National Security Adviser John Bolton clarified for a reporter on Wednesday that Palestine is "not a state" when asked why he referred to it as a "so-called state."
"You just addressed Palestine and said it is a so-called state. Is that language productive?" a reporter asked, prompting Bolton to say his comment was "accurate" and that "it is not a state."
The reporter referenced President Donald Trump's support for a two-state solution on the Israeli-Palestinian conflict last week and asked whether Bolton's language is productive in helping him achieve his goals.
"Yeah, sure. Of course. It's not a state now. It does not meet the customary international law test of statehood. It doesn't control defined boundaries. It doesn't fulfill the normal functions of government. There's a whole host of reasons why it's not a state," Bolton said. "It could become a state as the president said, but that requires diplomatic negotiations with Israel and others, so calling it the so-called state of Palestine defines exactly what it has been."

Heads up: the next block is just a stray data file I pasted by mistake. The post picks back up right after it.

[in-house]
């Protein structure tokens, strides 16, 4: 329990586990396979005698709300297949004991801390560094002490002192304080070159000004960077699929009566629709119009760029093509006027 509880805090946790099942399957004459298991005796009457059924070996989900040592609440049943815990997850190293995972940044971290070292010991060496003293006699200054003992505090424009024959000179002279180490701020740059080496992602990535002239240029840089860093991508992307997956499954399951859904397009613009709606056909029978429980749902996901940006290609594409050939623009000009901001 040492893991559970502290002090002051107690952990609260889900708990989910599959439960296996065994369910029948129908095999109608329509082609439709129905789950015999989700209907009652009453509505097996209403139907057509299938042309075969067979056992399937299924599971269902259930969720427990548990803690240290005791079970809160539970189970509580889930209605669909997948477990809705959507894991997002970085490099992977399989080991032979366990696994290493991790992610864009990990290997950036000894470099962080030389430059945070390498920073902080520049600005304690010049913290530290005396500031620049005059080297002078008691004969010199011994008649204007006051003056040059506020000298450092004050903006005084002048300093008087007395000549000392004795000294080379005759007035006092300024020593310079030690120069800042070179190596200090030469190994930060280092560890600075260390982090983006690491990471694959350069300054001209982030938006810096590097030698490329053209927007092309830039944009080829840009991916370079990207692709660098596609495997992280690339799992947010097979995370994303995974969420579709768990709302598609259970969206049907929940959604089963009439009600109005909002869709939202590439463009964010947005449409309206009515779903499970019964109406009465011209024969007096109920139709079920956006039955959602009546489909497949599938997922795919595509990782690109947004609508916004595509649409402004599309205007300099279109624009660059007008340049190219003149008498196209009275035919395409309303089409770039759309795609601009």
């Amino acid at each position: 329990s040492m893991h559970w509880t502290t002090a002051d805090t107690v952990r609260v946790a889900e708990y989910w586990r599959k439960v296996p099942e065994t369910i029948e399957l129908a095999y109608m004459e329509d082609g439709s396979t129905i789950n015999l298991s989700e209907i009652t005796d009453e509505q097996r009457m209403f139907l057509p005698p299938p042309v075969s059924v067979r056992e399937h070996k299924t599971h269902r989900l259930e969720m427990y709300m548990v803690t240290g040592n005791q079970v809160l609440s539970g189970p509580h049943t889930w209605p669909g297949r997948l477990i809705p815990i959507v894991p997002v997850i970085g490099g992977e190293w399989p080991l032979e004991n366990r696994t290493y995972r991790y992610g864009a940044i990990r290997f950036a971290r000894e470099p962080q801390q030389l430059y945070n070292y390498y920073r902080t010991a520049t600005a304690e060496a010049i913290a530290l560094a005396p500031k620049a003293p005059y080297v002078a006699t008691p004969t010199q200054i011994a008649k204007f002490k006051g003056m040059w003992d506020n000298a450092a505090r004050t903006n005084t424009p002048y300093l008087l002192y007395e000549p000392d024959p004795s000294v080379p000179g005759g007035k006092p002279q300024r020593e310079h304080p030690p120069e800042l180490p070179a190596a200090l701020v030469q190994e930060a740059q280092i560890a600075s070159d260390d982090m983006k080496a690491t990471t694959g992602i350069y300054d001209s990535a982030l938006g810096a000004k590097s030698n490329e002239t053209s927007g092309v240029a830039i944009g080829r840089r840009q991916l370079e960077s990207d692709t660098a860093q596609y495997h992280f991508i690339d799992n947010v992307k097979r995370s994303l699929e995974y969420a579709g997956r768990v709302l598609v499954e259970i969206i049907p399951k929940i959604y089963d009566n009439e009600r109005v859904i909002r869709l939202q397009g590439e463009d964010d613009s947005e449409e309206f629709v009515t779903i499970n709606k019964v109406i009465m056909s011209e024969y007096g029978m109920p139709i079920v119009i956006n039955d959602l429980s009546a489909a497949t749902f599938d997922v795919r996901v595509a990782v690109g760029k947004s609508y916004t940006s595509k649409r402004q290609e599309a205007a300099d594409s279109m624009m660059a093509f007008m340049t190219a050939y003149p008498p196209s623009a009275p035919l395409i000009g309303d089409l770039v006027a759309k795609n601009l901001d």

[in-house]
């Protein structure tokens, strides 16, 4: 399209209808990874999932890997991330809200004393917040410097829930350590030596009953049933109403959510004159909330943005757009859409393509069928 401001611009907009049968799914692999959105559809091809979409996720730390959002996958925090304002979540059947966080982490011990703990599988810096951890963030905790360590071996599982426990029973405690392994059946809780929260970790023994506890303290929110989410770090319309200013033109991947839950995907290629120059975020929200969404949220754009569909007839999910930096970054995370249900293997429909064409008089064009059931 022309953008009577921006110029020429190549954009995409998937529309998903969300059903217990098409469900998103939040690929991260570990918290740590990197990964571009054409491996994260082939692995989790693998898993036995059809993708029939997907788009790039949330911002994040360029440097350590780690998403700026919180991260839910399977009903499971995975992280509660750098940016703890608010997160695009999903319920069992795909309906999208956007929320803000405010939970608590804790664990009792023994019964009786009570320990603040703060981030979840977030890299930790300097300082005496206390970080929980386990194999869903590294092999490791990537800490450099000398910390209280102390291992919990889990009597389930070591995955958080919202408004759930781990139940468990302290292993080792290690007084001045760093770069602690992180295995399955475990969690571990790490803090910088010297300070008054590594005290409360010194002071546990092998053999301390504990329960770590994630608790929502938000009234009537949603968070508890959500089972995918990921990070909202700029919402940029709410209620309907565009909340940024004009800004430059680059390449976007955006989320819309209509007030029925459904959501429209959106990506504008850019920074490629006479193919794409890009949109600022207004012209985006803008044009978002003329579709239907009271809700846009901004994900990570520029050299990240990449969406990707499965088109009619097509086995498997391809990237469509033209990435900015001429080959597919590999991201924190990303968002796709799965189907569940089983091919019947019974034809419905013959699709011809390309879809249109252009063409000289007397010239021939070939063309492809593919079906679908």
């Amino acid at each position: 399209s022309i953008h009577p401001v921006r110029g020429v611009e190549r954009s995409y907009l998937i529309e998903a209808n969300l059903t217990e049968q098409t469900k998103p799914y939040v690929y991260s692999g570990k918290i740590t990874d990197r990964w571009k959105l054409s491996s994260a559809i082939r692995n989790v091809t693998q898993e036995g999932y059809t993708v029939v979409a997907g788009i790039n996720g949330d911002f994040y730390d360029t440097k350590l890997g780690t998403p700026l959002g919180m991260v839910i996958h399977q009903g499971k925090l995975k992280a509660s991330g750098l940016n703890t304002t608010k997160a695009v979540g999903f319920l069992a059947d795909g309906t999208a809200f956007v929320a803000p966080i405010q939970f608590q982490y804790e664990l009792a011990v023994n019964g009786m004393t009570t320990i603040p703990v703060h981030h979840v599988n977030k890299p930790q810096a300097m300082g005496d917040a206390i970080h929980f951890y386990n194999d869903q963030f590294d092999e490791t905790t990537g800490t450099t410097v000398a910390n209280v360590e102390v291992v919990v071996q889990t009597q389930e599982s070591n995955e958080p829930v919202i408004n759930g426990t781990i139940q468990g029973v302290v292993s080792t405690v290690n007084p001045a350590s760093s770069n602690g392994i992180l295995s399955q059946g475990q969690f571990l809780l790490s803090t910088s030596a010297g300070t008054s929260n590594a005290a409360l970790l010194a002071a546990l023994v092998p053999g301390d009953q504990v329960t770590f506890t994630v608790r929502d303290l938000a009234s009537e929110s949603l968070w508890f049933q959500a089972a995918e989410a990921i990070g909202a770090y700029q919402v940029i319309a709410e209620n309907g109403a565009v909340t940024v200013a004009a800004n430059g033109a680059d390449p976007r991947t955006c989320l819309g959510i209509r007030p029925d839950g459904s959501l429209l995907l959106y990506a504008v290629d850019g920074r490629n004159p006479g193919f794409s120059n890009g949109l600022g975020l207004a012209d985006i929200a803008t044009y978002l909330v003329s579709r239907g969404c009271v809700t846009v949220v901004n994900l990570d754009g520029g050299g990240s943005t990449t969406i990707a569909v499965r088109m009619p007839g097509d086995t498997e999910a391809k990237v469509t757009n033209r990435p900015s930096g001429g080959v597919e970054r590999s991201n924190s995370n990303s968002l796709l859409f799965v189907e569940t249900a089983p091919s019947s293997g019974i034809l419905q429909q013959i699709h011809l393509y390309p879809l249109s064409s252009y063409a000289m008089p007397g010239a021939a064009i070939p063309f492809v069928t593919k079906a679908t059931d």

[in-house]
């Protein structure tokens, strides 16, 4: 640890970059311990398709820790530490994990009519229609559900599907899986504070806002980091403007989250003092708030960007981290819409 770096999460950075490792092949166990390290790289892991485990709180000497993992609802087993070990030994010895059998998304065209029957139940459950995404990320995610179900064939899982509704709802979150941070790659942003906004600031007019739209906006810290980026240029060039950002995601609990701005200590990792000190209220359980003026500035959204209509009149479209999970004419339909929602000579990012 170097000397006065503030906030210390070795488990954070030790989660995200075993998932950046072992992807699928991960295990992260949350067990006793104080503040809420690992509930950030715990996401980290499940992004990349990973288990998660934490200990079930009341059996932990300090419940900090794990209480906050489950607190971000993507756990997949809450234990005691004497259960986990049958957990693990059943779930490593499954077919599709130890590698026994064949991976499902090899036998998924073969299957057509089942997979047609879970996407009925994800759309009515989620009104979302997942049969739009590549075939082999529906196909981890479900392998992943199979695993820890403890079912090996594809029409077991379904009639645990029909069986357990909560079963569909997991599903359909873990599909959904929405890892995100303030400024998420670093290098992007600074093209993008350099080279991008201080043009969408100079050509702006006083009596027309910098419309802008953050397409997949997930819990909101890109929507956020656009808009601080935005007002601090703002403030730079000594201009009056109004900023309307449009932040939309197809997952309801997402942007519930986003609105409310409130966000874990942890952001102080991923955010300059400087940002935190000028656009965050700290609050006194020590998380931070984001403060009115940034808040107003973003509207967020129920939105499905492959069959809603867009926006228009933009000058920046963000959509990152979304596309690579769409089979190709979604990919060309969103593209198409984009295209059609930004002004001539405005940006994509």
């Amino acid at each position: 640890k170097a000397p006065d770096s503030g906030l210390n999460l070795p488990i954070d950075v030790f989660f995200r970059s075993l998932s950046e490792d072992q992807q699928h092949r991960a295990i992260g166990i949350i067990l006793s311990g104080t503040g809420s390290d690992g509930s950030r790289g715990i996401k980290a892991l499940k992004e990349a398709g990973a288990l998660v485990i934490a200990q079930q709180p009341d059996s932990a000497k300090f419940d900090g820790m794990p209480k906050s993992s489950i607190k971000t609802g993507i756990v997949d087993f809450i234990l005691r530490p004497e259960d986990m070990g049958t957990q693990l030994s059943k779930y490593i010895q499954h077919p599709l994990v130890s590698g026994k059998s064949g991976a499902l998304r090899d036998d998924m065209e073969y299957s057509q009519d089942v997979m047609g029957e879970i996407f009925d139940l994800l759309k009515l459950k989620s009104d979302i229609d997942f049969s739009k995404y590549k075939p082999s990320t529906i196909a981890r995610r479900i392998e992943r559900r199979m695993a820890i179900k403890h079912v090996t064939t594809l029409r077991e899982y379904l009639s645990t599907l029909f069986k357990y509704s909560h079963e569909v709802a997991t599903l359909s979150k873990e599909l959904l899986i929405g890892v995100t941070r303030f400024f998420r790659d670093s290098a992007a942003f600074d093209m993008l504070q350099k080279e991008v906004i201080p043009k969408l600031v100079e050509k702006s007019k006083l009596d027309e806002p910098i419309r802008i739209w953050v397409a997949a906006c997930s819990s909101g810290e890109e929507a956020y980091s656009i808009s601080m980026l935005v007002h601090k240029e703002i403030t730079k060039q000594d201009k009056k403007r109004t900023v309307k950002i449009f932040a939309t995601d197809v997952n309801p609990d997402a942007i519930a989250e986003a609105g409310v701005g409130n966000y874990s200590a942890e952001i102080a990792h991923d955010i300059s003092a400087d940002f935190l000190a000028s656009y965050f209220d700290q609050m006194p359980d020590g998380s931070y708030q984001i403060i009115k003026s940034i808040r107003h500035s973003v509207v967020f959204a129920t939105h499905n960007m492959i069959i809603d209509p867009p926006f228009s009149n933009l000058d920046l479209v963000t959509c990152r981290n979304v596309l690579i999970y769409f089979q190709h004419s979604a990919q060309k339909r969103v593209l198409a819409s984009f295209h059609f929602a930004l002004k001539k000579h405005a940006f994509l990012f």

Bolton said the "so-called state of Palestine" description reflects a "position the United States government has pursued uniformly since 1988 when the Palestinian Authority declared itself to be the State of Palestine."
"We don't recognize it as the State of Palestine, we have consistently across Democratic and Republican administrations opposed the admission of Palestine to the United Nations as a state because it's not a state," Bolton said.
Last week, Trump reverted to his prior stance on whether a "two-state will happen."
"If the Israelis and the Palestinians want one state, that's OK with me. If they want two-state, that's OK with me. I'm happy if they're happy," he said.
"I really believe something will happen. They say it's the toughest of deals," Trump added, taking questions alongside Israeli Prime Minister Benjamin Netanyahu. "It is a dream of mine to be able to get that done prior to the end of my first term."